How does one become a king?
Sure, holding the title requires a certain level of responsibility. They probably have an unmatched knowledge of their country and may take part in making policies and sponsoring organizations within their borders. Their royal presence is considered an honor, and often a prerequisite, for most high-profile functions. But is that it? Can anyone apply for the job?
That would be a resounding no!
What is one of the first requirements to holding the title of king? Usually lineage. Nine times out of ten, if you consider the ancestry of royals you will find, well . . . not surprisingly, more royals. You would expect a king to have a royal pedigree, and your expectation would be confirmed most of the time.
Then there is Jesus.
Yes, I know, His father is God. (It doesn’t get much more royal than the King of Kings.) But I’m not talking about His heavenly ancestry. Rather, I’m talking about His earthly one. He was not born into your average, everyday royal family tree. How do I know? Well, if you look at Matthew chapter 1, there are 17 verses covering the lineage from Abraham to Christ Himself. In this list, you will find royal greats like King David, Solomon, and Hezekiah. Doesn’t sound like a shabby family tree at all.
But let’s start at the beginning of Matthew’s list with Abraham. Most of us know his story, but just in case, let’s do a quick overview: Abraham was a common but righteous man of God who lived with his wife, Sarah. Unfortunately, he and his wife were unable to bear children. However, after they were well past their child-bearing years God told them that they were to not only have a child, but their descendants would outnumber the stars. There really was nothing special about Abraham, except for his devotion to God and his willing heart to serve Him. Could God have given Abraham and Sarah a child in their younger years? Yes. Of course, He could. Why did He choose to wait for the seemingly impossible? Maybe to show Abraham, Sarah and us that nothing is impossible with God. Maybe to show them that He could use a barren couple for His glory.
Let’s look at Matthew’s list again.
Boaz. Who is Boaz? He was the son of Rahab. Rahab was, of all things, a harlot. (That’s biblical speak for a prostitute.) And that’s not all . . . a Canaanite harlot. Wait, surely God couldn’t use someone like her: but He did. Rahab helped two Israelite spies escape capture in Jericho. She had heard of their God and believed, and God not only spared her life, but also her family’s. Wow. God really can use anyone!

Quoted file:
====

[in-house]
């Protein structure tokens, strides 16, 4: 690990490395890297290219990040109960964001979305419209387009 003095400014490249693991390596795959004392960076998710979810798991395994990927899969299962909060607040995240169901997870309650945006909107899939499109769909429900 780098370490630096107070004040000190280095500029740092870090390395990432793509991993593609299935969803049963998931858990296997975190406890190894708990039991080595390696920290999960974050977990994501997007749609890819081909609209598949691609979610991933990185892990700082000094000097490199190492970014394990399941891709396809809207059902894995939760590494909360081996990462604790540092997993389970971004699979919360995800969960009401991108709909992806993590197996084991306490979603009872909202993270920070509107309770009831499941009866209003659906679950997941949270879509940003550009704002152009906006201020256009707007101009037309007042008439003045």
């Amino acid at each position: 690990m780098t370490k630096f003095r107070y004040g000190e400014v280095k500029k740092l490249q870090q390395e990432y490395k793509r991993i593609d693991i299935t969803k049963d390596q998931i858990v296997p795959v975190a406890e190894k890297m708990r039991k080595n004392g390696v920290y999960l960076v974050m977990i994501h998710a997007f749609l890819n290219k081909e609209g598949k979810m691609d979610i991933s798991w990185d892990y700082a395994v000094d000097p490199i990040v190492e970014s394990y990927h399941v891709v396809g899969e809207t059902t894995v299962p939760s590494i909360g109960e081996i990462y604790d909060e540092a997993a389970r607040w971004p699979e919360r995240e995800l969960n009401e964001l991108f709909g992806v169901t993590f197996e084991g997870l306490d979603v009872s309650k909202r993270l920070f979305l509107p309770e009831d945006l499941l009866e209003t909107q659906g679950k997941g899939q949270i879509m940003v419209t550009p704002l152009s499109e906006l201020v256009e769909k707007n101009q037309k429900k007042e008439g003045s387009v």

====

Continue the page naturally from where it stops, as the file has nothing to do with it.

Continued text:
How about Ruth? She wasn’t even from Israel. She was a Moabite! That can’t be right. Aren’t Mary and Joseph Jewish? Yes, they are. Her story is very intriguing. After living in Moab her whole life, her beloved husband passed away, and she moved with her widowed mother-in-law back to Naomi’s original home in Bethlehem (sound familiar?). She left everything she knew behind and ended up marrying a Jewish man, all because of her love for God. How can this be? After all, these kinds of actions were unacceptable during this time period. A Jew would never think about marrying a Gentile! But it happened, and God used it to bring Him glory.
Not really the expected ancestry of a royal, is it? So why did the King of Kings choose such a humble beginning for His time on earth? Why didn’t He choose a strong, well-renowned, morally upright family, and enjoy a grand entrance?
We can never really know the answer for sure, but I believe that part of the reason was to reveal His character. Think about it. When He could have picked any family, he chose to be born to a humble virgin girl and her fiancée, a lowly carpenter. What could He have possibly been teaching us?
God can use anyone for His glory.
I feel like this is something that a lot of us struggle with. It’s easy to think we have nothing to offer our very great God. I know I do not come from a royal pedigree. I don’t even have a lot of money or fame to use for His glory. Sometimes we feel like we might be too young, too old or maybe just “too damaged.” Do your current circumstances leave you thinking that God could never use you?
Not only can God use you; He wants to use you. Yes you!
Look back in Scripture at the great Biblical heroes. God enjoyed taking the insignificant and small things and giving them a holy purpose. He gave the humble and willing the greatest opportunities to serve Him. David? A shepherd. Moses? A baby in hiding. Esther? A young girl living in a foreign land. Don’t forget Daniel, a simple captive. Jonah, a disgraced preacher. All of these believers had one thing in common–God.
1 Corinthians 1:27-29 (ESV) – But God chose what is foolish in the world to shame the wise; God chose what is weak in the world to shame the strong; God chose what is low and despised in the world, even things that are not, to bring to nothing things that are, so that no human being might boast in the presence of God.
God chose Mary and Joseph. From the Scriptures, I cannot tell that either had fame or money for Him to use. But just maybe that is why He chose them. To show us that He didn’t need them to be wealthy or strong for His glory. He just needed a willing heart.
Here’s a challenge. I challenge you to go through and read through Matthew 1 yourself. Do a little bit of research into his family tree (preferably someone that I haven’t already mentioned). I guarantee that you will be pleasantly surprised by what you find. I know that I was, and I hope you will be too.